From a command center set up inside the Wayne County Sheriff's Office annex, deputies with the U.S. Marshals Service directed an operation this week aimed at taking potentially armed, dangerous and habitual offenders off the streets.

A combined force of 74 federal, state and local law enforcement agents and officers swept through Wayne County over a two-day period, conducting warrant enforcement and warrantless searches.

Between 6 a.m. Tuesday and 11 p.m. Wednesday, law enforcement arrested 30 people on a total of 60 charges. More than 42 warrants were served leading to the seizure of two firearms, 178 rounds of ammunition and undisclosed quantities of heroin, methamphetamine, cocaine and marijuana.

The charges filed range from illegal weapons and narcotics possession to probation violations and other crimes.

Operation Eagle Eye brought together the Marshals, along with the Bureau of Alcohol, Tobacco, Firearms and Explosives, Wayne ABC enforcement, the N.C. Department of Probation and Parole, and the Wayne County Sheriff's Office and Goldsboro Police Department, to root out some of the county's worst offenders.

"Gang members were high on the priority for searches, they were priority one. Validated gang members, anybody with any sort of violent nature charges, repeat offenders," U.S. Marshals Service supervisory deputy Damon Adams said.

Armed with a list of people on probation, agents and officers broke into teams working overlapping shifts and commenced to hitting the streets.

Adams said the operation is one of many conducted recently by the U.S. Department of Justice in its Eastern District of North Carolina.

"The Marshals Service, we have been conducting a few of these operations throughout the Eastern District. But what we try to do is show a coalition with our federal, state and local partners, to show the community that we are out there for them. We are operating as one for the community," he said.

In fairness, not all of the searches were expected to yield seizures or arrests. The goal was quite the opposite, Adams said.

"It's a win-win, as far as we see it. If, when probation services goes in and they perform the searches and we don't find anything, it means the people who were awarded probation by the judges are doing what they are supposed to do."

If the person is not complying with the guidelines of his or her probation, however, their outcome is much different.

"They'll be arrested."

Not all arrests made result in federal charges. Most cases, at least for now, will remain local.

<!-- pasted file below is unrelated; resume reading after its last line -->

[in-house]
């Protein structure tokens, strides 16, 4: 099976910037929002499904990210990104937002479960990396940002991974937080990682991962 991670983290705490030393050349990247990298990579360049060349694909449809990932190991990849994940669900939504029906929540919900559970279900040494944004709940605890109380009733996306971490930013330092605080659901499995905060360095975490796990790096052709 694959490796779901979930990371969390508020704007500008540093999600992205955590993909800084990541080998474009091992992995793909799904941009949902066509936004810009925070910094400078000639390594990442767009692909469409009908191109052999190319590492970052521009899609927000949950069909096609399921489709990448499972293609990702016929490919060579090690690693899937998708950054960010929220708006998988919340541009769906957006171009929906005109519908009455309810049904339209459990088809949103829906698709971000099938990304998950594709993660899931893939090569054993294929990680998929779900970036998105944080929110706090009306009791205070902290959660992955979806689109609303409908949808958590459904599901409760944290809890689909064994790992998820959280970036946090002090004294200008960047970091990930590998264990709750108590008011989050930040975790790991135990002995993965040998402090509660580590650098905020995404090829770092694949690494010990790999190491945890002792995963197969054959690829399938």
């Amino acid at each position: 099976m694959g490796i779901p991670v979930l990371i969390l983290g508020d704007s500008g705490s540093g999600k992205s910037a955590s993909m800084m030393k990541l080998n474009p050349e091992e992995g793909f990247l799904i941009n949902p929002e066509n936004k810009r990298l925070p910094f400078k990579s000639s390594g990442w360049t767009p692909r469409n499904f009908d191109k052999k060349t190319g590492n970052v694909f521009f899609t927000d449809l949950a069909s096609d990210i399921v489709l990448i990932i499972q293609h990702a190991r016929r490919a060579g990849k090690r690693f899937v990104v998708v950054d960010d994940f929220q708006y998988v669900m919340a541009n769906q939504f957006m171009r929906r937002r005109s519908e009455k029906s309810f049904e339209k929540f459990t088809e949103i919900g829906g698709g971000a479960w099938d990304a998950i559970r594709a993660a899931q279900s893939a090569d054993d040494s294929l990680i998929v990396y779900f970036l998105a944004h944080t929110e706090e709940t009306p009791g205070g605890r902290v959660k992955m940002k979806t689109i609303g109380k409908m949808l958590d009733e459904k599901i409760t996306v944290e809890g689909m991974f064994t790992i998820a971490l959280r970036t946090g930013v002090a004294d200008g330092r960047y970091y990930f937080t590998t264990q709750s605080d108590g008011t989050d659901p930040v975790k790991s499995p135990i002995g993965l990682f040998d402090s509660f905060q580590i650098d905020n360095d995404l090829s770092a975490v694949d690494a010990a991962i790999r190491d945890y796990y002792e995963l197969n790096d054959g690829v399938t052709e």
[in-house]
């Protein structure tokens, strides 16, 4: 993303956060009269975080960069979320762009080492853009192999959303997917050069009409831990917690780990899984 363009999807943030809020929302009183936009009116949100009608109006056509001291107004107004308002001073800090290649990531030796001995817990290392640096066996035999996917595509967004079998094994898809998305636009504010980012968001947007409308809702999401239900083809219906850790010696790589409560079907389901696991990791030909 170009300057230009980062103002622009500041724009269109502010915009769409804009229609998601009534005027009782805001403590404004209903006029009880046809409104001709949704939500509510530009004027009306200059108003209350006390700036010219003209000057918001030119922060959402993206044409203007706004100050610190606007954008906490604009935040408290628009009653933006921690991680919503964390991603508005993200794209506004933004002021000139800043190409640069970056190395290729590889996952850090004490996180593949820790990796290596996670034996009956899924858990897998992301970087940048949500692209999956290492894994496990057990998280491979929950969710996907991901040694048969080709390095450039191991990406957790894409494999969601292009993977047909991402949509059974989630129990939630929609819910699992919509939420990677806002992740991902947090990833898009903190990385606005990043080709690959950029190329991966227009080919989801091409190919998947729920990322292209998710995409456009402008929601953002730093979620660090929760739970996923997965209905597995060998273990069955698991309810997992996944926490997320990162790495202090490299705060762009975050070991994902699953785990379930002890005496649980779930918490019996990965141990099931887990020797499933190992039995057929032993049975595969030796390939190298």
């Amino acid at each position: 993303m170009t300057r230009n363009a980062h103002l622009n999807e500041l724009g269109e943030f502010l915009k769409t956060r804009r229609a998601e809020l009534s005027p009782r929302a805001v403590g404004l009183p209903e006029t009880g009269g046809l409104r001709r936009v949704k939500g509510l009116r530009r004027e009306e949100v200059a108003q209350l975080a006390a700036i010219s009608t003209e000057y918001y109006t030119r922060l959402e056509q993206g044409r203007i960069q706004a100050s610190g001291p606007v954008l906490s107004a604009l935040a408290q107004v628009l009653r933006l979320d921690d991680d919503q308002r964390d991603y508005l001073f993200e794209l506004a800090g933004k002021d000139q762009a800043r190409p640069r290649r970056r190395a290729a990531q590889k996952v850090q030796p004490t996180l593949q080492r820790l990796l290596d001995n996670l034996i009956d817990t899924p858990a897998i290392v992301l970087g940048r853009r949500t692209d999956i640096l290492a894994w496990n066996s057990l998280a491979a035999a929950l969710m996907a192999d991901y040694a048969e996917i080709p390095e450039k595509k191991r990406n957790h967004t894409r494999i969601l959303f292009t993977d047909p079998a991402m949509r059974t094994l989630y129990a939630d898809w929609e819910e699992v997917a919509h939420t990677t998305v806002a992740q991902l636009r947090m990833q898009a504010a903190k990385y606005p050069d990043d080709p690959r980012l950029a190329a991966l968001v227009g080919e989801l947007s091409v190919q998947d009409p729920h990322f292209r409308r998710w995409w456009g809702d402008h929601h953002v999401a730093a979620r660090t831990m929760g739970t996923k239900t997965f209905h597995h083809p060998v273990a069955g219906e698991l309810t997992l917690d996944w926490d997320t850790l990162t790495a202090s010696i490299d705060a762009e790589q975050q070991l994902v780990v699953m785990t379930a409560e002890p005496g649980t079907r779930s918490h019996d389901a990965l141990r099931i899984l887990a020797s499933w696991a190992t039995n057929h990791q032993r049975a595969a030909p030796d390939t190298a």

For those who do face federal charges, though, they won't be taken to jail in Wayne County. They will instead be shipped to a federal holding facility and denied bond until such time that they can appear before a federal judge. If that happens, that person won't again see the streets of Wayne County until either the charges are dismissed, the person is acquitted or, if the person is convicted, serves their full sentence -- there is no such thing as parole in the federal prison system -- and is then released.

"There haven't been any cases taken federal yet; there are some that are being evaluated. We've made numerous arrests. We have seized narcotics, firearms, ammunition," Deputy U.S. Marshal Bryan Konig said.

Adams and Konig were wrapping things up Wednesday night when they and Wayne County Sheriff Larry Pierce decided to let the community in on what was going on.

"We have been having some violence in Wayne County, in Goldsboro, so we definitely wanted to make our presence felt in conjunction with our local and state partners," Adams said.

He said it is important for the citizens in the area to know that the operation was not a one-time deal. He said that the federal and local police presence is a constant. For those who are living as they should and abiding by the law, he hopes that is seen as a good thing.

For others, he intimated, be warned.

"The guys who are not allowing the grandmothers to sit out on the porch in the evening and enjoy the sunset, because he is out in the neighborhood doing whatever, we want them out," Adams said.

To accomplish an operation of this scope, the cooperation from the sheriff, Goldsboro police and probation is paramount, he added.

"If there is no buy-in there, we can't do it. If we can't all sit down at the table and come together ... it won't happen."

In a press release issued Thursday, Goldsboro Police Chief Mike West thanked all of the agencies involved for in the operation, from its planning to its implementation, for their efforts in keeping the county and city residents safe.

"I appreciate their continued cooperation and professionalism and look forward to more joint operations," West said.

Pierce, speaking to the News-Argus Wednesday night, said he was proud of all of the officers and agencies involved and that the focus will remain on doing whatever law enforcement can through such combined efforts to keep the county and city streets as safe as possible.

"I want to thank all of the agencies that participated in this operation. We have had federal, state, local agencies all working together without a hitch," he said. "This is a continuing effort to rid Wayne County of the violent crimes that we are having to combat here."

Editors note ---- A list of the names of those charged in Operation Eagle Eye was not readily available at press time. The federal agencies involved do not release images of persons charged with federal crimes.